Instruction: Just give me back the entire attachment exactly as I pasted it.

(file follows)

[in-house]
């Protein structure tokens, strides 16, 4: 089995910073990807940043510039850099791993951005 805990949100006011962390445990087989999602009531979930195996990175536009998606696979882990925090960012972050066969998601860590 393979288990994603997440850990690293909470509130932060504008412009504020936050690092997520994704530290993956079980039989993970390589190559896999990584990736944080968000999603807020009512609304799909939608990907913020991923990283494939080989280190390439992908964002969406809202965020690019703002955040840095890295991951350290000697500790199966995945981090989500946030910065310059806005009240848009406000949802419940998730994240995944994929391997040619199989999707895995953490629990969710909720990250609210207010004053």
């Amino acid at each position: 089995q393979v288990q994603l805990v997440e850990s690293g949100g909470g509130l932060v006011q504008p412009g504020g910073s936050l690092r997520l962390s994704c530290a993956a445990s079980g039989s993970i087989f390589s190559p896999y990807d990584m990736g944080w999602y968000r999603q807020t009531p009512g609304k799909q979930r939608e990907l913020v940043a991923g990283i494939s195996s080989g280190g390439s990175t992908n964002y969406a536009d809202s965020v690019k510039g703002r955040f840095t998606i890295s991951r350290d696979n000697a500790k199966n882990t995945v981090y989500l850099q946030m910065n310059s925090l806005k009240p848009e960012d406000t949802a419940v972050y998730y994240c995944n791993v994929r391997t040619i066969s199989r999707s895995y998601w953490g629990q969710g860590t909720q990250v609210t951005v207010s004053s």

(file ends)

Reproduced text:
[in-house]
């Protein structure tokens, strides 16, 4: 089995910073990807940043510039850099791993951005 805990949100006011962390445990087989999602009531979930195996990175536009998606696979882990925090960012972050066969998601860590 393979288990994603997440850990690293909470509130932060504008412009504020936050690092997520994704530290993956079980039989993970390589190559896999990584990736944080968000999603807020009512609304799909939608990907913020991923990283494939080989280190390439992908964002969406809202965020690019703002955040840095890295991951350290000697500790199966995945981090989500946030910065310059806005009240848009406000949802419940998730994240995944994929391997040619199989999707895995953490629990969710909720990250609210207010004053």
């Amino acid at each position: 089995q393979v288990q994603l805990v997440e850990s690293g949100g909470g509130l932060v006011q504008p412009g504020g910073s936050l690092r997520l962390s994704c530290a993956a445990s079980g039989s993970i087989f390589s190559p896999y990807d990584m990736g944080w999602y968000r999603q807020t009531p009512g609304k799909q979930r939608e990907l913020v940043a991923g990283i494939s195996s080989g280190g390439s990175t992908n964002y969406a536009d809202s965020v690019k510039g703002r955040f840095t998606i890295s991951r350290d696979n000697a500790k199966n882990t995945v981090y989500l850099q946030m910065n310059s925090l806005k009240p848009e960012d406000t949802a419940v972050y998730y994240c995944n791993v994929r391997t040619i066969s199989r999707s895995y998601w953490g629990q969710g860590t909720q990250v609210t951005v207010s004053s």